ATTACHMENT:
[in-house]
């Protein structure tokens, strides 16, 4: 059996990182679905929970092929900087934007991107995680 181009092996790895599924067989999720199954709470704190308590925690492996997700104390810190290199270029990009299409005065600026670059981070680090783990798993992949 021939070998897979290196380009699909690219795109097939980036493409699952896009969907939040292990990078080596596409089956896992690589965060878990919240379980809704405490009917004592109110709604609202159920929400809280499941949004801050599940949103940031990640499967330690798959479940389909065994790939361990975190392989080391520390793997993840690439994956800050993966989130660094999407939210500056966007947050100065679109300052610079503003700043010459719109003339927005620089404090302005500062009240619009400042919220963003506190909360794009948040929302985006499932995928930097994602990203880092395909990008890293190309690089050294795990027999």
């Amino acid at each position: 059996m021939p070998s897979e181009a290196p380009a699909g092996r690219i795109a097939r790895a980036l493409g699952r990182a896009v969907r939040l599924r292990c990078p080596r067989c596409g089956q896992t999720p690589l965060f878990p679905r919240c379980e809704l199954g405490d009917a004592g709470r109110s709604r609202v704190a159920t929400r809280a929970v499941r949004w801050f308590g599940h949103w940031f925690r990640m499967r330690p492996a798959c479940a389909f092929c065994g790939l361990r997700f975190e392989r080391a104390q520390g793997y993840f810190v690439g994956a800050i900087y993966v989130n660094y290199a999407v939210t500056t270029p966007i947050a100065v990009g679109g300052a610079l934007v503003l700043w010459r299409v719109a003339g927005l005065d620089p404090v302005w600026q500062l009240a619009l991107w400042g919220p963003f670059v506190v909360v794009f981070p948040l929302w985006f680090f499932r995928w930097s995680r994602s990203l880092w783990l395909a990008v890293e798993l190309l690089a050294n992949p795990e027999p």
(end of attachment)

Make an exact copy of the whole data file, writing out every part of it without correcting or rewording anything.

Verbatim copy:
[in-house]
């Protein structure tokens, strides 16, 4: 059996990182679905929970092929900087934007991107995680 181009092996790895599924067989999720199954709470704190308590925690492996997700104390810190290199270029990009299409005065600026670059981070680090783990798993992949 021939070998897979290196380009699909690219795109097939980036493409699952896009969907939040292990990078080596596409089956896992690589965060878990919240379980809704405490009917004592109110709604609202159920929400809280499941949004801050599940949103940031990640499967330690798959479940389909065994790939361990975190392989080391520390793997993840690439994956800050993966989130660094999407939210500056966007947050100065679109300052610079503003700043010459719109003339927005620089404090302005500062009240619009400042919220963003506190909360794009948040929302985006499932995928930097994602990203880092395909990008890293190309690089050294795990027999």
């Amino acid at each position: 059996m021939p070998s897979e181009a290196p380009a699909g092996r690219i795109a097939r790895a980036l493409g699952r990182a896009v969907r939040l599924r292990c990078p080596r067989c596409g089956q896992t999720p690589l965060f878990p679905r919240c379980e809704l199954g405490d009917a004592g709470r109110s709604r609202v704190a159920t929400r809280a929970v499941r949004w801050f308590g599940h949103w940031f925690r990640m499967r330690p492996a798959c479940a389909f092929c065994g790939l361990r997700f975190e392989r080391a104390q520390g793997y993840f810190v690439g994956a800050i900087y993966v989130n660094y290199a999407v939210t500056t270029p966007i947050a100065v990009g679109g300052a610079l934007v503003l700043w010459r299409v719109a003339g927005l005065d620089p404090v302005w600026q500062l009240a619009l991107w400042g919220p963003f670059v506190v909360v794009f981070p948040l929302w985006f680090f499932r995928w930097s995680r994602s990203l880092w783990l395909a990008v890293e798993l190309l690089a050294n992949p795990e027999p």